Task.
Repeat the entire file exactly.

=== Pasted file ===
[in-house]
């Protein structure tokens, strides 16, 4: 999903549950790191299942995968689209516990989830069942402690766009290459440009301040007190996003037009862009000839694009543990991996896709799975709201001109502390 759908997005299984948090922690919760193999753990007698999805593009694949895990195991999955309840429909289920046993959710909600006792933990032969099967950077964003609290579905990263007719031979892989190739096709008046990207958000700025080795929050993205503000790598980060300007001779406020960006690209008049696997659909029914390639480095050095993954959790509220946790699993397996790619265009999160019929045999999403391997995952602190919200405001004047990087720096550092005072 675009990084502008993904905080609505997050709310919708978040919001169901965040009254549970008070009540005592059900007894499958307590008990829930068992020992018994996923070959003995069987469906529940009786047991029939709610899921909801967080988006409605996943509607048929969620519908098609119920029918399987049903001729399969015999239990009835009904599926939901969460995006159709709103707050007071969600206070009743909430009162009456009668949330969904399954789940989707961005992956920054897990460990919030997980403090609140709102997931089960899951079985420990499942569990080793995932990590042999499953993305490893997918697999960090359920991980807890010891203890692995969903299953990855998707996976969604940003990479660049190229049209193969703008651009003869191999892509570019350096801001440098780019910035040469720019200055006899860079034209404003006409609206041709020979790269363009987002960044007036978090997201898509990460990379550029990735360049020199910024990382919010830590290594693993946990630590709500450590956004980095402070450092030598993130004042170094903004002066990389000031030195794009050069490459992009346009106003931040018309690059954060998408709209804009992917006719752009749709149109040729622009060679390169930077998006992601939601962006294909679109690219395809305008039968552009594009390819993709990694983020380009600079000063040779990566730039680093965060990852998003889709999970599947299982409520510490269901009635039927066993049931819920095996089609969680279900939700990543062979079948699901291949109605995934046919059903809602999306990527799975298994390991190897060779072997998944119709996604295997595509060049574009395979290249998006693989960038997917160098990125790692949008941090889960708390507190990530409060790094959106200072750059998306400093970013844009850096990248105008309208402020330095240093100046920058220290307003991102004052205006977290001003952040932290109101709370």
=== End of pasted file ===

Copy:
[in-house]
């Protein structure tokens, strides 16, 4: 999903549950790191299942995968689209516990989830069942402690766009290459440009301040007190996003037009862009000839694009543990991996896709799975709201001109502390 759908997005299984948090922690919760193999753990007698999805593009694949895990195991999955309840429909289920046993959710909600006792933990032969099967950077964003609290579905990263007719031979892989190739096709008046990207958000700025080795929050993205503000790598980060300007001779406020960006690209008049696997659909029914390639480095050095993954959790509220946790699993397996790619265009999160019929045999999403391997995952602190919200405001004047990087720096550092005072 675009990084502008993904905080609505997050709310919708978040919001169901965040009254549970008070009540005592059900007894499958307590008990829930068992020992018994996923070959003995069987469906529940009786047991029939709610899921909801967080988006409605996943509607048929969620519908098609119920029918399987049903001729399969015999239990009835009904599926939901969460995006159709709103707050007071969600206070009743909430009162009456009668949330969904399954789940989707961005992956920054897990460990919030997980403090609140709102997931089960899951079985420990499942569990080793995932990590042999499953993305490893997918697999960090359920991980807890010891203890692995969903299953990855998707996976969604940003990479660049190229049209193969703008651009003869191999892509570019350096801001440098780019910035040469720019200055006899860079034209404003006409609206041709020979790269363009987002960044007036978090997201898509990460990379550029990735360049020199910024990382919010830590290594693993946990630590709500450590956004980095402070450092030598993130004042170094903004002066990389000031030195794009050069490459992009346009106003931040018309690059954060998408709209804009992917006719752009749709149109040729622009060679390169930077998006992601939601962006294909679109690219395809305008039968552009594009390819993709990694983020380009600079000063040779990566730039680093965060990852998003889709999970599947299982409520510490269901009635039927066993049931819920095996089609969680279900939700990543062979079948699901291949109605995934046919059903809602999306990527799975298994390991190897060779072997998944119709996604295997595509060049574009395979290249998006693989960038997917160098990125790692949008941090889960708390507190990530409060790094959106200072750059998306400093970013844009850096990248105008309208402020330095240093100046920058220290307003991102004052205006977290001003952040932290109101709370």